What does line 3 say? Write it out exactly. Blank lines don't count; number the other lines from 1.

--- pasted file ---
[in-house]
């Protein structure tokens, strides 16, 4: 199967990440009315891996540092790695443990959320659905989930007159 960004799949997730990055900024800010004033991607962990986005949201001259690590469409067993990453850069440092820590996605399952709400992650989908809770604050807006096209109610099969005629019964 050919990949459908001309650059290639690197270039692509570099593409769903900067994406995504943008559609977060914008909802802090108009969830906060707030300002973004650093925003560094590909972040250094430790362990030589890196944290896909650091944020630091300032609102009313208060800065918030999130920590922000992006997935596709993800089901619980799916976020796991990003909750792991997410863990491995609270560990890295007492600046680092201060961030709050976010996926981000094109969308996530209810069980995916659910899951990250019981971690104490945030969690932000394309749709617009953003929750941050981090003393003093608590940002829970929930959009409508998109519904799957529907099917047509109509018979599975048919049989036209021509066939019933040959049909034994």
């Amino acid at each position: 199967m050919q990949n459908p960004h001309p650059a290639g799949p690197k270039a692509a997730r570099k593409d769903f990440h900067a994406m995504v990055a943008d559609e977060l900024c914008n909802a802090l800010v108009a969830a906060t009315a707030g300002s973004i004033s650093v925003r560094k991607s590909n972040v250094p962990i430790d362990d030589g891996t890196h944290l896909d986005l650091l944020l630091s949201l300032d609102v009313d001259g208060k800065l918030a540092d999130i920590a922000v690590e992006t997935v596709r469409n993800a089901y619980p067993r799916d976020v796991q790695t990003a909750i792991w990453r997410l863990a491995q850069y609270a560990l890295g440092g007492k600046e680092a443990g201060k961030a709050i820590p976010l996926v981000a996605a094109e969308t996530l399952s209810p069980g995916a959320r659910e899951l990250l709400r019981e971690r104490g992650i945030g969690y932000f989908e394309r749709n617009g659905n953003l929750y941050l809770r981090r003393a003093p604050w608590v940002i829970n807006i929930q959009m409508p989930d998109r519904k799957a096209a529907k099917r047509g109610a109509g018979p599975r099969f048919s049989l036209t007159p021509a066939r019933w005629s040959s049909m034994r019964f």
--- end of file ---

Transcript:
């Amino acid at each position: 199967m050919q990949n459908p960004h001309p650059a290639g799949p690197k270039a692509a997730r570099k593409d769903f990440h900067a994406m995504v990055a943008d559609e977060l900024c914008n909802a802090l800010v108009a969830a906060t009315a707030g300002s973004i004033s650093v925003r560094k991607s590909n972040v250094p962990i430790d362990d030589g891996t890196h944290l896909d986005l650091l944020l630091s949201l300032d609102v009313d001259g208060k800065l918030a540092d999130i920590a922000v690590e992006t997935v596709r469409n993800a089901y619980p067993r799916d976020v796991q790695t990003a909750i792991w990453r997410l863990a491995q850069y609270a560990l890295g440092g007492k600046e680092a443990g201060k961030a709050i820590p976010l996926v981000a996605a094109e969308t996530l399952s209810p069980g995916a959320r659910e899951l990250l709400r019981e971690r104490g992650i945030g969690y932000f989908e394309r749709n617009g659905n953003l929750y941050l809770r981090r003393a003093p604050w608590v940002i829970n807006i929930q959009m409508p989930d998109r519904k799957a096209a529907k099917r047509g109610a109509g018979p599975r099969f048919s049989l036209t007159p021509a066939r019933w005629s040959s049909m034994r019964f």